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Say we have the following code:

int main(){
    int a[3]={1,2,3};
    printf("      E: 0x%x\n", a);
    printf("  &E[2]: 0x%x\n", &a[2]);
    printf("&E[2]-E: 0x%x\n", &a[2] - a);
    return 1;

When compiled and run the results are follows:

      E: 0xbf8231f8
  &E[2]: 0xbf823200
&E[2]-E: 0x2

I understand the result of &E[2] which is 8 plus the array's address, since indexed by 2 and of type int (4 bytes on my 32-bit system), but I can't figure out why the last line is 2 instead of 8?

In addition, what type of the last line should be - an integer or an integer pointer?

I wonder if it is the C type system (kinda casting) that make this quirk?

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This is almost a duplicate of stackoverflow.com/questions/759663/pointer-arithmetic-in-c –  finnw Jul 3 '09 at 5:38
What about printf(" E: 0x%x\n", &a); –  dashesy Nov 29 '12 at 19:17

9 Answers 9

up vote 9 down vote accepted

You have to remember what the expression a[2] really means. It is exactly equivalent to *(a+2). So much so, that it is perfectly legal to write 2[a] instead, with identical effect.

For that to work and make sense, pointer arithmetic takes into account the type of the thing pointed at. But that is taken care of behind the scenes. You get to simply use natural offsets into your arrays, and all the details just work out.

The same logic applies to pointer differences, which explains your result of 2.

Under the hood, in your example the index is multiplied by sizeof(int) to get a byte offset which is added to the base address of the array. You expose that detail in your two prints of the addresses.

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... or 2["funny"]. –  Peter Schneider Mar 12 '14 at 22:49

When subtracting pointers of the same type the result is number of elements and not number of bytes. This is by design so that you can easily index arrays of any type. If you want number of bytes - cast the addresses to char*.

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When you increment the pointer by 1 (p+1) then pointer would points to next valid address by adding ( p + sizeof(Type)) bytes to p. (if Type is int then p+sizeof(int))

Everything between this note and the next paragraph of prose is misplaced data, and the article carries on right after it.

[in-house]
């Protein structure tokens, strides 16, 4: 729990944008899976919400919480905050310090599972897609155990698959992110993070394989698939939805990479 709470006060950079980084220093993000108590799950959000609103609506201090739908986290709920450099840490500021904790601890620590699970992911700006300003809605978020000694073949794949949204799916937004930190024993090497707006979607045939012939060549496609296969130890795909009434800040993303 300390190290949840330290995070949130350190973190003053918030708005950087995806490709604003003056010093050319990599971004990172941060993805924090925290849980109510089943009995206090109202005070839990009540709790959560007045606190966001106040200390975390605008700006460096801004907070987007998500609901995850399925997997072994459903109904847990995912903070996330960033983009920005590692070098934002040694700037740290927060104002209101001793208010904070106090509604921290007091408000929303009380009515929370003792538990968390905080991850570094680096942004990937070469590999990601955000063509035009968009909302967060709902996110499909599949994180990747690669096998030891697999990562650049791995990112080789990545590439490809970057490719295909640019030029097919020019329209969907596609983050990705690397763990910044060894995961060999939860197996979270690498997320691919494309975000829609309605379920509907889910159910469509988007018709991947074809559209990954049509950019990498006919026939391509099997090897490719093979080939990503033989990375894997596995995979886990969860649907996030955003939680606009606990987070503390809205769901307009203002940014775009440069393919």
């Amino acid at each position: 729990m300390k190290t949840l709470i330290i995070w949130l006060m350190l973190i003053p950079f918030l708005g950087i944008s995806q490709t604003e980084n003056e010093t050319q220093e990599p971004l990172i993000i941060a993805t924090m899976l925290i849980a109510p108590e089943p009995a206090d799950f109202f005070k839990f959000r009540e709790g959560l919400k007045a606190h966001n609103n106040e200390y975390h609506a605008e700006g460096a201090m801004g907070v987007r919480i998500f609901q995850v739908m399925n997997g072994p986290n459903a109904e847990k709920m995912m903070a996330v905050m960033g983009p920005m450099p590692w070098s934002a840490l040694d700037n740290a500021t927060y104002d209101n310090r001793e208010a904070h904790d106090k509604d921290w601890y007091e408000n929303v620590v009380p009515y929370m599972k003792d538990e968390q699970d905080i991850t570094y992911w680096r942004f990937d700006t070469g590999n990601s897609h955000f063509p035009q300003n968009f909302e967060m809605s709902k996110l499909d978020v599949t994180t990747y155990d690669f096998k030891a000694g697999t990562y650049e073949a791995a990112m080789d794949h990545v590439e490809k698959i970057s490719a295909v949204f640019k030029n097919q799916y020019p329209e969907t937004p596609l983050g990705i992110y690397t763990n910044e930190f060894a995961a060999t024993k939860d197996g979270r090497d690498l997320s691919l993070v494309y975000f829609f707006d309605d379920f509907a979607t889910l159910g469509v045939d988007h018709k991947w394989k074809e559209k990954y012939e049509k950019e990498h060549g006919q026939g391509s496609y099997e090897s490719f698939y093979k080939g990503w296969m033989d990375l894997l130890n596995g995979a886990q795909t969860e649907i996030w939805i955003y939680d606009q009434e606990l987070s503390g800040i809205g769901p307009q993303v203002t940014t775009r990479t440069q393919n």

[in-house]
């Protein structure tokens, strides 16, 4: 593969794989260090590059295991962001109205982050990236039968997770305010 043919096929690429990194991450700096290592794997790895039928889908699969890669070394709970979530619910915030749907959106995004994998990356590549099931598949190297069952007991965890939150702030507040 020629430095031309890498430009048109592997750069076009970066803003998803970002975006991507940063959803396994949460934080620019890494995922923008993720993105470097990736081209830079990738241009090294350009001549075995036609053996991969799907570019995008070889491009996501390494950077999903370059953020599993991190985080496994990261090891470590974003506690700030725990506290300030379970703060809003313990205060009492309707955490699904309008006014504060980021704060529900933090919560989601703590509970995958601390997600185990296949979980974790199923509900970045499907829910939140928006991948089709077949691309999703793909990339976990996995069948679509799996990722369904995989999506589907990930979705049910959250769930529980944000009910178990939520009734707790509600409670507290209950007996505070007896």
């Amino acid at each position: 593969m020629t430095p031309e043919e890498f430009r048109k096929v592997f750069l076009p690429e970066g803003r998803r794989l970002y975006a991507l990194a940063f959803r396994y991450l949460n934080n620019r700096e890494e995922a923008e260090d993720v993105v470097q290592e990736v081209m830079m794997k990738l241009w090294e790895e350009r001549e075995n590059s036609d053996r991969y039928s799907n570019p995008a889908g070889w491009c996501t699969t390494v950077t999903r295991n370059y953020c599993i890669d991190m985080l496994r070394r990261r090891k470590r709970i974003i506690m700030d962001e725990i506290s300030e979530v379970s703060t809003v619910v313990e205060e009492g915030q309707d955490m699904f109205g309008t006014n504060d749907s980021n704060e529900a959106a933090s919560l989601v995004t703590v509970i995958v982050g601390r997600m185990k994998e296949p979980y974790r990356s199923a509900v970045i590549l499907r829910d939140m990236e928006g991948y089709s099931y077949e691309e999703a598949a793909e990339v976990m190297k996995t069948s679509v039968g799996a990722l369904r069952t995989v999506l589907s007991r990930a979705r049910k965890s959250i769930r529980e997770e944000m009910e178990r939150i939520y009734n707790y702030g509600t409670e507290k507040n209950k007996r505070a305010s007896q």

Similar logic holds good for p-1 also ( of course subtract in this case).

If you just apply those principles here:

In simple terms:

a[2] can be represented as (a+2)
a[2]-a      ==>  (a+2) - (a)    ==> 2

So, behind the scene,

a[2] - a[0]  
==> {(a+ (2* sizeof(int)) ) - (a+0) }  / sizeof(int) 
==> 2 * sizeof(int) / sizeof(int) ==> 2
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The line &E[2]-2 is doing pointer subtraction, not integer subtraction. Pointer subtraction (when both pointers point to data of the same type) returns the difference of the addresses in divided by the size of the type they point to. The return value is an int.

To answer your "update" question, once again pointer arithmetic (this time pointer addition) is being performed. It's done this way in C to make it easier to "index" a chunk of contiguous data pointed to by the pointer.

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The return value is an int, not an int*. –  paxdiablo Apr 29 '09 at 8:55
Sorry, blonde moment...you're right. –  marcog Apr 29 '09 at 8:57

You may be interested in Pointer Arithmetic In C question and answers.

basically, + and - operators take element size into account when used on pointers.

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When adding and subtracting pointers in C, you use the size of the data type rather than absolute addresses.

If you have an int pointer and add the number 2 to it, it will advance 2 * sizeof(int). In the same manner, if you subtract two int pointers, you will get the result in units of sizeof(int) rather than the difference of the absolute addresses.

(Having pointers using the size of the data type is quite convenient, so that you for example can simply use p++ instead of having to specify the size of the type every time: p+=sizeof(int).)

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Re: "In addtion,what type of the last line should be?An integer,or a integer pointer??"

an integer/number. by the same token that the: Today - April 1 = number. not date

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elegant indeed. –  623HS Apr 29 '09 at 9:16

That's hexidecimal 20, or decimal 32. Never mind, I misread the result.

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If you want to see the byte difference, you'll have to a type that is 1 byte in size, like this:

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